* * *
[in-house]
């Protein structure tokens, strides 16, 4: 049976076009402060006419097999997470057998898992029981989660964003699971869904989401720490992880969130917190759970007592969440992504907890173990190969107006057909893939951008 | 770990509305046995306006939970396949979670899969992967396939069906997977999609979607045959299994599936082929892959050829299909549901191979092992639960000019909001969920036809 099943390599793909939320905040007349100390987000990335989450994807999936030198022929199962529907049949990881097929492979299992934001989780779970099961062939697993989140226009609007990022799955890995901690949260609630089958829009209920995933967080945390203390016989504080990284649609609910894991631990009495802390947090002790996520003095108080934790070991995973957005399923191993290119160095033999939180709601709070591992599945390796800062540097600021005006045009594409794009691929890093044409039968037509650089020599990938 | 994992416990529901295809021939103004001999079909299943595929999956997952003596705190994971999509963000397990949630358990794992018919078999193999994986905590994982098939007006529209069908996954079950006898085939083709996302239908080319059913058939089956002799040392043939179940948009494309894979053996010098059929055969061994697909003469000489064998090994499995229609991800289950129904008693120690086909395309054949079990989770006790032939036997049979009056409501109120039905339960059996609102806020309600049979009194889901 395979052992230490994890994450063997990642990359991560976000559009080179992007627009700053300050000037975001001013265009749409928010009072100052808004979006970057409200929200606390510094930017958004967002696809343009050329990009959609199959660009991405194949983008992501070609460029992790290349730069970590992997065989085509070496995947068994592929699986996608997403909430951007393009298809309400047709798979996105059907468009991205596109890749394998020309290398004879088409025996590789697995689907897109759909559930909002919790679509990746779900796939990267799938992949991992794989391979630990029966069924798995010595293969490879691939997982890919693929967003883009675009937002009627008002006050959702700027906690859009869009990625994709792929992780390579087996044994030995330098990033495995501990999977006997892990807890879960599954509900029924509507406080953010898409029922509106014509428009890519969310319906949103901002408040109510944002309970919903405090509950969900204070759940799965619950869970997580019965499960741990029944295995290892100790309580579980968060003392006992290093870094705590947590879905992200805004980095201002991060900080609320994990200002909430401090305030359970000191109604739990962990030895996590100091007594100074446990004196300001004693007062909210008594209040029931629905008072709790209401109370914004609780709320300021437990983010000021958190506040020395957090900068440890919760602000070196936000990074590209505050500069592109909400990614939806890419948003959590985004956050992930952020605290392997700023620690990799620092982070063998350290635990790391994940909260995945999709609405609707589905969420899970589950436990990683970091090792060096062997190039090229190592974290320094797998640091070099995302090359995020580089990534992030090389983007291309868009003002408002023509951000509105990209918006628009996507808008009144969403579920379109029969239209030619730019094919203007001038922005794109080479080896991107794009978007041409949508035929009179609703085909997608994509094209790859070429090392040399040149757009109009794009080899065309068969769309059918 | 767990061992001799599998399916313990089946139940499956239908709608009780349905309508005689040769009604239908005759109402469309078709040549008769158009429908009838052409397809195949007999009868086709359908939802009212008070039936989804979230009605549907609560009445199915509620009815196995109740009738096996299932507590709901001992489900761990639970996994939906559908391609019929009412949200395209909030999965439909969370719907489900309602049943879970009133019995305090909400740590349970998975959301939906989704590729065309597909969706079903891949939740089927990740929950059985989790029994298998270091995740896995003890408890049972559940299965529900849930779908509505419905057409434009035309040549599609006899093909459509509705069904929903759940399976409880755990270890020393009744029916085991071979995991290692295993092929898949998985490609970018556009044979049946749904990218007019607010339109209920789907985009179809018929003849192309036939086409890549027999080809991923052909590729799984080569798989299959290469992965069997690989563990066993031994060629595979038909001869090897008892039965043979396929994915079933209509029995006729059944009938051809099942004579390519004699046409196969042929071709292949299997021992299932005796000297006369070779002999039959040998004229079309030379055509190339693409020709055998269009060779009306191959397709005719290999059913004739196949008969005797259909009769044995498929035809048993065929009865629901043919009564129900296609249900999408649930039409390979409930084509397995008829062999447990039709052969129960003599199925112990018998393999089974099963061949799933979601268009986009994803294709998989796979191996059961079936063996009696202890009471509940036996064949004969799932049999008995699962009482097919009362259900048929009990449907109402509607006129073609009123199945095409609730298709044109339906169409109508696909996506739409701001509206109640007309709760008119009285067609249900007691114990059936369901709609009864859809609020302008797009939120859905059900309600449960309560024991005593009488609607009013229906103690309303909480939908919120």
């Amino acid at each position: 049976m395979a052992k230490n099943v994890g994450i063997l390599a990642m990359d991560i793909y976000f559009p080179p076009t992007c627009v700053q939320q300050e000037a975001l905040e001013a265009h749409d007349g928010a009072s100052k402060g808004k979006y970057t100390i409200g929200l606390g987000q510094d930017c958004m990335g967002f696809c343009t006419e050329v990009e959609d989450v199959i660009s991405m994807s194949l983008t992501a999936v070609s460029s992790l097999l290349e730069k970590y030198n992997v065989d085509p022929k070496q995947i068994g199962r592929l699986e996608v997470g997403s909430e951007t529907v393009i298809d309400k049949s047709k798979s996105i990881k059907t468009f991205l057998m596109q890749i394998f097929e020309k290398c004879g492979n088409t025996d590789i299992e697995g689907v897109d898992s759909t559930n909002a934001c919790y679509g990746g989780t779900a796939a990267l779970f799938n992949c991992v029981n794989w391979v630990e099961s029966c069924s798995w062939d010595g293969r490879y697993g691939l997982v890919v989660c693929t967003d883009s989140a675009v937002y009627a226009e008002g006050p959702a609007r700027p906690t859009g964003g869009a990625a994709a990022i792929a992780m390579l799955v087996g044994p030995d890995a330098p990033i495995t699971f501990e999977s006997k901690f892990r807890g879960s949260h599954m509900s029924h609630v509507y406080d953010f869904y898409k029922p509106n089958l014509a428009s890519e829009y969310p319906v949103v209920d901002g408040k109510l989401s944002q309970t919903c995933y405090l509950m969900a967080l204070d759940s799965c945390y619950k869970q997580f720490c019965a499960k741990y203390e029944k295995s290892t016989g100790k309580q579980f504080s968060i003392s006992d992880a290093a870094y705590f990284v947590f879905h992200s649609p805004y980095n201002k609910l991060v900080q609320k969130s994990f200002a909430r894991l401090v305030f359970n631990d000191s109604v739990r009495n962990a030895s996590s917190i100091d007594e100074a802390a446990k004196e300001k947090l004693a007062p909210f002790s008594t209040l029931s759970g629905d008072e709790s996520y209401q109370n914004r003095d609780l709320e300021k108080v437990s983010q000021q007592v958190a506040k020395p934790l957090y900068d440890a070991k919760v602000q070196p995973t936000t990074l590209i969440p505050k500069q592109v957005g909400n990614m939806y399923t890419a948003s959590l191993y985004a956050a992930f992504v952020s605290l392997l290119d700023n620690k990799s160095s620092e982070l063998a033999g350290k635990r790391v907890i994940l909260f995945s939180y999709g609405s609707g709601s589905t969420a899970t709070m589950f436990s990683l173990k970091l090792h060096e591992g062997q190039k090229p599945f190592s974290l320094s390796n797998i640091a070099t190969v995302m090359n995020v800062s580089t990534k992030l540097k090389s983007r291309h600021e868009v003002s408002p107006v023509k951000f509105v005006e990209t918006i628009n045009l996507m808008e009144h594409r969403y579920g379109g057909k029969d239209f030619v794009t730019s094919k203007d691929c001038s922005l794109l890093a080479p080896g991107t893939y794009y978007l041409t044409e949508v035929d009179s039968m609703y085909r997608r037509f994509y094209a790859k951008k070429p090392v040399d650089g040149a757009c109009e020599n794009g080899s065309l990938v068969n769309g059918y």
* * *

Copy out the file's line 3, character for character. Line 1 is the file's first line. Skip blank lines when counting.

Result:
């Amino acid at each position: 049976m395979a052992k230490n099943v994890g994450i063997l390599a990642m990359d991560i793909y976000f559009p080179p076009t992007c627009v700053q939320q300050e000037a975001l905040e001013a265009h749409d007349g928010a009072s100052k402060g808004k979006y970057t100390i409200g929200l606390g987000q510094d930017c958004m990335g967002f696809c343009t006419e050329v990009e959609d989450v199959i660009s991405m994807s194949l983008t992501a999936v070609s460029s992790l097999l290349e730069k970590y030198n992997v065989d085509p022929k070496q995947i068994g199962r592929l699986e996608v997470g997403s909430e951007t529907v393009i298809d309400k049949s047709k798979s996105i990881k059907t468009f991205l057998m596109q890749i394998f097929e020309k290398c004879g492979n088409t025996d590789i299992e697995g689907v897109d898992s759909t559930n909002a934001c919790y679509g990746g989780t779900a796939a990267l779970f799938n992949c991992v029981n794989w391979v630990e099961s029966c069924s798995w062939d010595g293969r490879y697993g691939l997982v890919v989660c693929t967003d883009s989140a675009v937002y009627a226009e008002g006050p959702a609007r700027p906690t859009g964003g869009a990625a994709a990022i792929a992780m390579l799955v087996g044994p030995d890995a330098p990033i495995t699971f501990e999977s006997k901690f892990r807890g879960s949260h599954m509900s029924h609630v509507y406080d953010f869904y898409k029922p509106n089958l014509a428009s890519e829009y969310p319906v949103v209920d901002g408040k109510l989401s944002q309970t919903c995933y405090l509950m969900a967080l204070d759940s799965c945390y619950k869970q997580f720490c019965a499960k741990y203390e029944k295995s290892t016989g100790k309580q579980f504080s968060i003392s006992d992880a290093a870094y705590f990284v947590f879905h992200s649609p805004y980095n201002k609910l991060v900080q609320k969130s994990f200002a909430r894991l401090v305030f359970n631990d000191s109604v739990r009495n962990a030895s996590s917190i100091d007594e100074a802390a446990k004196e300001k947090l004693a007062p909210f002790s008594t209040l029931s759970g629905d008072e709790s996520y209401q109370n914004r003095d609780l709320e300021k108080v437990s983010q000021q007592v958190a506040k020395p934790l957090y900068d440890a070991k919760v602000q070196p995973t936000t990074l590209i969440p505050k500069q592109v957005g909400n990614m939806y399923t890419a948003s959590l191993y985004a956050a992930f992504v952020s605290l392997l290119d700023n620690k990799s160095s620092e982070l063998a033999g350290k635990r790391v907890i994940l909260f995945s939180y999709g609405s609707g709601s589905t969420a899970t709070m589950f436990s990683l173990k970091l090792h060096e591992g062997q190039k090229p599945f190592s974290l320094s390796n797998i640091a070099t190969v995302m090359n995020v800062s580089t990534k992030l540097k090389s983007r291309h600021e868009v003002s408002p107006v023509k951000f509105v005006e990209t918006i628009n045009l996507m808008e009144h594409r969403y579920g379109g057909k029969d239209f030619v794009t730019s094919k203007d691929c001038s922005l794109l890093a080479p080896g991107t893939y794009y978007l041409t044409e949508v035929d009179s039968m609703y085909r997608r037509f994509y094209a790859k951008k070429p090392v040399d650089g040149a757009c109009e020599n794009g080899s065309l990938v068969n769309g059918y």